Like most families, life was a struggle after the Second World War. Her
parents worked hard to make ends meet but held their heads high. As far
as Avril and her brother were concerned, they felt privileged and were
brought up with lots of love, honesty and respect.
Avril has held jobs with major companies throughout her career,
among them a large international company in Glasgow city centre and
Thames Television in London. She moved to Surrey in 1971 with her
husband and baby son. Within the next 6 years, the family were blessed
with two daughters.
She is now a grandmother and has retired to the Surrey countryside. As
well as having many interests includingmusic,
travel, theatre and the arts,she hasalways loved writing
and has 'at last' found the time to write her novels.
Avril's TV drama film 'Broken
was made in February 2012 at Elstree Studios.
It was shown for the first time as part of a short film strand called
Ronke on Sky Showcase (Channel 201) on Saturday 19th May at 10pm and
repeated an hour later on Sky Showcase +1 (Channel 235). It will be
shown again at repeated intervals on these channels over the next 2 yrs.
For every DVD sold £1 will be shared between Breast Cancer Care &
Macmillan Nurses. Anyone interested in purchasing a copy and supporting
these worthwhile charities, please email firstname.lastname@example.org for
The DVD is available for sale fromwww.paulburtonfilms.org
60, is an author who only turned to writing after retiring from her
job in television for Thames TV at Teddington Lock. She now lives in
Addlestone but was a resident of Kingston for 30 years and has based
her second book, Chasiní That Carrot, on a couple who move to
the borough after the Second World War. She spoke to reporter Alita
you turn to writing?
always said I should write a book but I never found the time
before I retired. Iíve always enjoyed writing, I suppose I inherited
it from my dad. He always used to write down his experiences about
the war to help us out
with school projects.
writing letters and people always seem to enjoy reading them as
well, so I carried on from there. I was only going to do the one but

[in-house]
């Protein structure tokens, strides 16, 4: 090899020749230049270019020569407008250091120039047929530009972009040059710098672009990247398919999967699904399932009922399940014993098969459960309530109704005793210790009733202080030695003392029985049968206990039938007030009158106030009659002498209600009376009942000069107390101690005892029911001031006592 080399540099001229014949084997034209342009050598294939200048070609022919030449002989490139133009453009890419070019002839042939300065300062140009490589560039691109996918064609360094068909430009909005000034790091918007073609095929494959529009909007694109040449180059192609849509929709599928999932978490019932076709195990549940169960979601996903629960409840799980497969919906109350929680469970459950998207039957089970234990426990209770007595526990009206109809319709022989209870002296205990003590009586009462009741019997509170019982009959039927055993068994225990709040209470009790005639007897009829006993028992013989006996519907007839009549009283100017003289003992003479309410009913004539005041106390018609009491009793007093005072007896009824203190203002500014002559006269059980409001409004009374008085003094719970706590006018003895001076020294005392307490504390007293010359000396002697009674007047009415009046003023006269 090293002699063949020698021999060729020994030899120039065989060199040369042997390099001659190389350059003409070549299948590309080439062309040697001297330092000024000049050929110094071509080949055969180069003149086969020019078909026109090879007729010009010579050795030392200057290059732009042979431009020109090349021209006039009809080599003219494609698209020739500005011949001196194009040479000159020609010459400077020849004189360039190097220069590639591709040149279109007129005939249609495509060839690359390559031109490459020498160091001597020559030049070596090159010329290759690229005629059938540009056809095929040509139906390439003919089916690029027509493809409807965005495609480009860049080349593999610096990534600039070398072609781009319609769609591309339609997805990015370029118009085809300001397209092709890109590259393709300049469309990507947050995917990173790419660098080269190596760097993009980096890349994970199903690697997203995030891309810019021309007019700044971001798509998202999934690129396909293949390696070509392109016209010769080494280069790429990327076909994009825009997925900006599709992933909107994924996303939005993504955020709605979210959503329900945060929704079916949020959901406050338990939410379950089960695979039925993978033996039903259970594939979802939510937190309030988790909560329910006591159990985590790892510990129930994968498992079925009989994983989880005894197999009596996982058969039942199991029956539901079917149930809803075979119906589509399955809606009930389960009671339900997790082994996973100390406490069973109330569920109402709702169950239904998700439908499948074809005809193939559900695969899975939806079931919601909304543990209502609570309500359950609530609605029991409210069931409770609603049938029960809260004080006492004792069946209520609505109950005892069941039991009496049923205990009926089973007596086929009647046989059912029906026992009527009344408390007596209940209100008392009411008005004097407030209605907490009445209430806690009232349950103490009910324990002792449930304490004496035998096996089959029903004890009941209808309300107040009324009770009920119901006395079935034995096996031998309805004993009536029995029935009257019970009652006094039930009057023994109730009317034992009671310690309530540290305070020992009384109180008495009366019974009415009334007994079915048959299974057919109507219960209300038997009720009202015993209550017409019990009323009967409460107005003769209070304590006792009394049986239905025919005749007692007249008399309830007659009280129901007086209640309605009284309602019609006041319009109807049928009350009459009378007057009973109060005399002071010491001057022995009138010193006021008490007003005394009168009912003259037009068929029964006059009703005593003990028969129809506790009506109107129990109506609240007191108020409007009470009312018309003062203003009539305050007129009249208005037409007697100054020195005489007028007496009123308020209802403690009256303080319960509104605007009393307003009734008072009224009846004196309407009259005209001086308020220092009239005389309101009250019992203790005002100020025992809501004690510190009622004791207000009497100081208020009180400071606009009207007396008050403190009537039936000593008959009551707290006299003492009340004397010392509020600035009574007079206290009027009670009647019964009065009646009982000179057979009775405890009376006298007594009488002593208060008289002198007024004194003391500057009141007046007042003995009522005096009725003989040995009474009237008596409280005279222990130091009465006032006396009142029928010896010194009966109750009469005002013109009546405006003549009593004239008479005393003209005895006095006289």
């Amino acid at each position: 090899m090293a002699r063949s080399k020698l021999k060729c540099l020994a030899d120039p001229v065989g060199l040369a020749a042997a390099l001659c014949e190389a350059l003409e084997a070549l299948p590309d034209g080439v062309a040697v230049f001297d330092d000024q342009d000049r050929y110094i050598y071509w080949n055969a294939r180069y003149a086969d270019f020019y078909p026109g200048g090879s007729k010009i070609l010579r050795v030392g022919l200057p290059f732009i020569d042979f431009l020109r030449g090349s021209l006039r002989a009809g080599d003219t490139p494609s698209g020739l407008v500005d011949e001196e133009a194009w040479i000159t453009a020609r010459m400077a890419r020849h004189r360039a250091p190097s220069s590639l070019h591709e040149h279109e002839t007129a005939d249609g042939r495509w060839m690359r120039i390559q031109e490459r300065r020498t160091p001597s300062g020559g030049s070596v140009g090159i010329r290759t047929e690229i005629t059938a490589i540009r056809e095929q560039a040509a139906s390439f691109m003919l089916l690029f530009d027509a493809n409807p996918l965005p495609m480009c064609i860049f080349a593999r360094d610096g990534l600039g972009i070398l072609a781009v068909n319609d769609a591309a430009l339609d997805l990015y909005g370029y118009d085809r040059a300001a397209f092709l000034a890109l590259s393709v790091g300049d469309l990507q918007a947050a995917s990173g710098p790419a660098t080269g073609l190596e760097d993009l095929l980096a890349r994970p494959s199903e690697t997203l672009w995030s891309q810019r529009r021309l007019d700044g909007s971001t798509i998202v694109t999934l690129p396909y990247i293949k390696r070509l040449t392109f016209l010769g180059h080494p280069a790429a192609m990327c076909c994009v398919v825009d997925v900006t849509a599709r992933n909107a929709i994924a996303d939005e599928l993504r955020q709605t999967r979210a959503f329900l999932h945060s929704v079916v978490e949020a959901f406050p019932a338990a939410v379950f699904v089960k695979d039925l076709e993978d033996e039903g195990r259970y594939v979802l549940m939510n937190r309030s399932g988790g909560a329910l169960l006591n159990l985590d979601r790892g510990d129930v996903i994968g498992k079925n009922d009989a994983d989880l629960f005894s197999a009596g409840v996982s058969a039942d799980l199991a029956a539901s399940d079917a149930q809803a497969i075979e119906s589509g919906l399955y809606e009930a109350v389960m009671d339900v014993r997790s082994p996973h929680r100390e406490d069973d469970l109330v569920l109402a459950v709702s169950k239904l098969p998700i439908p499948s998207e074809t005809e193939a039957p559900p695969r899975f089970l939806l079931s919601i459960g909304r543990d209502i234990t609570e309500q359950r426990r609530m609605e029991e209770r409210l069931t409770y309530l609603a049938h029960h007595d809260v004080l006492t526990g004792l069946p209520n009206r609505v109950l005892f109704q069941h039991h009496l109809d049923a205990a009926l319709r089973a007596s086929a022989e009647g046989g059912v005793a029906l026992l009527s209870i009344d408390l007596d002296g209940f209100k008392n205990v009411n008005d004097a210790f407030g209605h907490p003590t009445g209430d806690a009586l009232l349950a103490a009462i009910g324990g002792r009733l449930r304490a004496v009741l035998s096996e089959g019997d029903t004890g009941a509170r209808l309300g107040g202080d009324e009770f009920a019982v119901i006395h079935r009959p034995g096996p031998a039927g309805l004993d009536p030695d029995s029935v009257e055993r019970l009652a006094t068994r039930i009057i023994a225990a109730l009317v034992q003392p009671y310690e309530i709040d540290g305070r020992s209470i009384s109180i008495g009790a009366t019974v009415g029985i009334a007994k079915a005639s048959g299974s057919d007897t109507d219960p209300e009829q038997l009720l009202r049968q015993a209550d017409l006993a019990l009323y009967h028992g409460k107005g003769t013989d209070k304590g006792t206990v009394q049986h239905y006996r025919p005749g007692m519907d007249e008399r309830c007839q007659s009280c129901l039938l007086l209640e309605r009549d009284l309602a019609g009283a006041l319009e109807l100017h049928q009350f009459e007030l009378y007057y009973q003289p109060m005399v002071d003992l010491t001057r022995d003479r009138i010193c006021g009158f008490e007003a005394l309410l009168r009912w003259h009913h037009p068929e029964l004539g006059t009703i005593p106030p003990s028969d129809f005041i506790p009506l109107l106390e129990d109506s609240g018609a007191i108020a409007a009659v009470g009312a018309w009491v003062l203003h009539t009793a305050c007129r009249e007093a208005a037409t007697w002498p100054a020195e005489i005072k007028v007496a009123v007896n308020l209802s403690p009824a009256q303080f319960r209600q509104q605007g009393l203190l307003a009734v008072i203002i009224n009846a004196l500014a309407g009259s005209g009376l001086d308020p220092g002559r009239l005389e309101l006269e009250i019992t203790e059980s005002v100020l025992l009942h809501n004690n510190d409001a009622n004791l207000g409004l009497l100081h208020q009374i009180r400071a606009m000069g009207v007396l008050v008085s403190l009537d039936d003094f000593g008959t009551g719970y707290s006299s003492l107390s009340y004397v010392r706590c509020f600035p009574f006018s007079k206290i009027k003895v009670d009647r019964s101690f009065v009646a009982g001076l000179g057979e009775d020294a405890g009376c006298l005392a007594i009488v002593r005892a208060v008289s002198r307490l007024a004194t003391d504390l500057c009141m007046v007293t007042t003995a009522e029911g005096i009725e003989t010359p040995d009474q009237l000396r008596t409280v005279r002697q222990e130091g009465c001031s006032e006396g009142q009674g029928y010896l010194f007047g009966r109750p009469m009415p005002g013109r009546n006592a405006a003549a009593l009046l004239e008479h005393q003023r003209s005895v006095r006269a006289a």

found myself writing the sequel.
How did the
sequel come about?
letters from all over the world after the first book, Whatís For
Ye Wonít Go By Ye and it is now being published in India and
Russia. It was lovely to have such nice feedback.
book went up to the 1960s so I decided to carry it on from there
until the present day.
What are the
book followed a young girl in Glasgow, who was born after the Second
It tells her
familyís story into the 1950s and the pop era of the 60s, before she
meets someone and falls in love. The sequel explores what happens to
the couple after that.
Scotland in 1971 and was nervous about getting details about the
area wrong, so I decided to move the
character to Surrey so I could write
about places I knew about.
No, but they
are inspired by my own memories and experiences of the people and
places I remember.
are fictional but I have drawn on things that happened during those
years and elaborated on them to form the story.
Did you have
to do a lot of research about Kingston in the 1970s and 80s?
I lived in
Kingston for 30 years so I used my memories of the area, such as the
famous power station
Bentalls, taking trips on the river to Hampton Court Palace and the
old Three Fishes pub.
be a third book to create a trilogy?
keeps saying that to me. Chasiní That Carrot follows the
couple right up until the present day, but my husband said there is
always scope to branch off.
I donít know
when Iíll have time now with three grandchildren though.
Chasiní that Carrot,
published by Pneuma Springs Publishing, is out now.